Oh, and as for writers with kick ass female protagonists, just wait for Christa Faust's Money Shot. What Christa does with the book is fantastic. One of the more memorable female protags I've seen in a long time.

kris said...

I'm in two minds on this subject. Part of me agrees that blanket statements on gender-related tastes are ill-founded - perhaps because they don't apply to me. I'm a bit of a 'blokey bloke' in most things, but I've read and enjoyed Jane Austen's books, as well as Anne of Green Gables, Heidi and a local Australian author, Liane Moriarty, who writes chick lit.

That said, I think I'm more of an exception to the rule. It seems to me that men and women probably do read true to type most of the time. Certain authors, such as Stephen King, bridge the sex divide, but when I observe what people are reading on the train ... women are reading 'books for women' and men are reading 'books for men'. Is it conditioning, or just - gasp! - that men and women have different tastes?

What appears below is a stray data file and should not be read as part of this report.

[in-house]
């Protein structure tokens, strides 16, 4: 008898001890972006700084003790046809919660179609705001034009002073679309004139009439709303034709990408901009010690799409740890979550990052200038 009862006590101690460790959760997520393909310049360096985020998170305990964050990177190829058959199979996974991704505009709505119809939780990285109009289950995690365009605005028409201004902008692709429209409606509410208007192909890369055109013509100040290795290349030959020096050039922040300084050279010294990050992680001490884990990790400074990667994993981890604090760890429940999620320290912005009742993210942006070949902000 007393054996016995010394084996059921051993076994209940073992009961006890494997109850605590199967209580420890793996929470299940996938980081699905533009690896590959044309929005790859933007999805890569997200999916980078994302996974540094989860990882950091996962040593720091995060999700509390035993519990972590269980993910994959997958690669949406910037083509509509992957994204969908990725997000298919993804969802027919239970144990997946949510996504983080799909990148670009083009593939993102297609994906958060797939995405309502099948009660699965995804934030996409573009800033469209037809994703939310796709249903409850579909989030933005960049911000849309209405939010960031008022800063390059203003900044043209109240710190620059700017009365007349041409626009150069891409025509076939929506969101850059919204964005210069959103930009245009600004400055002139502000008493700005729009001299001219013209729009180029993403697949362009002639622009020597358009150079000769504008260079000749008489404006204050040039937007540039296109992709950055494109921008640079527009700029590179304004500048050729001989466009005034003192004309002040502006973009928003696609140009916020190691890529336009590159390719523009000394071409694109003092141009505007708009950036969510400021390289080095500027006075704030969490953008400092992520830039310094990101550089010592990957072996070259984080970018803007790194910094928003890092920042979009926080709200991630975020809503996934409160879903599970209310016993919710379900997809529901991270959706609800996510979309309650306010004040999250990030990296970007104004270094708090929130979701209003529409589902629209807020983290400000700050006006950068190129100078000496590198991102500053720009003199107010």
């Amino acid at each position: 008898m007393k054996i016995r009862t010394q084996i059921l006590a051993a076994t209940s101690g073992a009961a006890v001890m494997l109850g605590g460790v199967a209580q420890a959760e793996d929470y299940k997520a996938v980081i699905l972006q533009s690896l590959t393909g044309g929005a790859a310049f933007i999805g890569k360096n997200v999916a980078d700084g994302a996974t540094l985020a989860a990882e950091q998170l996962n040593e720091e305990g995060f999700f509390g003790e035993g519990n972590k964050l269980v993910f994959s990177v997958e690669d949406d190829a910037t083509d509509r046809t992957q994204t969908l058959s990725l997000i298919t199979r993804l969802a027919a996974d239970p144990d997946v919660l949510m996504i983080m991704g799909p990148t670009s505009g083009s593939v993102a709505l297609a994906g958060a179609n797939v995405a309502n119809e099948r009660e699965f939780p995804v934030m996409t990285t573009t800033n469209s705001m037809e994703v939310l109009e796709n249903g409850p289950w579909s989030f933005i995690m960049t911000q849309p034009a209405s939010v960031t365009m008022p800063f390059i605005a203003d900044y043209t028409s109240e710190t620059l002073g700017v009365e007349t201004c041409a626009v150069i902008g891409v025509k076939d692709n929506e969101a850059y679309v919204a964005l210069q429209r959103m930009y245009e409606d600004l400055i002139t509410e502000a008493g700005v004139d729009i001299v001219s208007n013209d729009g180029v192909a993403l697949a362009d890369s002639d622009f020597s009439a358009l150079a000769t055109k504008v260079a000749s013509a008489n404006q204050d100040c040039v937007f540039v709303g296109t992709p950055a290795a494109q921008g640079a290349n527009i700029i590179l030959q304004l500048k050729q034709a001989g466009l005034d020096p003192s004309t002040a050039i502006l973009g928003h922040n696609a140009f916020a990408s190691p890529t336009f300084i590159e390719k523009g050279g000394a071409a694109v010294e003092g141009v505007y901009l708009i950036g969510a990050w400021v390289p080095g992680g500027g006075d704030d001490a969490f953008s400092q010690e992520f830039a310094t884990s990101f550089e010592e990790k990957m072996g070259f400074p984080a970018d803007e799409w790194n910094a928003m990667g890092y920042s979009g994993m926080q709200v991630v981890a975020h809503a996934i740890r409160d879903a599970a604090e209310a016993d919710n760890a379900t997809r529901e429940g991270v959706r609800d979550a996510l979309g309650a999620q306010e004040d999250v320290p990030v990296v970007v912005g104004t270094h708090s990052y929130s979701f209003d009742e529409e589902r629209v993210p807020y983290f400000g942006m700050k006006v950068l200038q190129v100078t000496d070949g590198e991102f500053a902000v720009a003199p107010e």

Sandra Ruttan said...

I honestly think it's both, Kris. There's nothing wrong with a woman liking things that are traditionally considered more feminine, or a man prefering "guy" stuff. But I do think that there is a fair amount of conditioning that still goes on, from the subtle to the overt.

I've worked with kids for years. Boys are still told not to cry. When was the last time you saw a girl told to "Be a woman and quit your crying!" But insert man in that phrase and I've heard it more times than I can count. It's a delicate balance. On the one hand, we should celebrate the genders. But exactly where that crosses the line to be unhealthy or to define how we view gender roles is a tricky subject.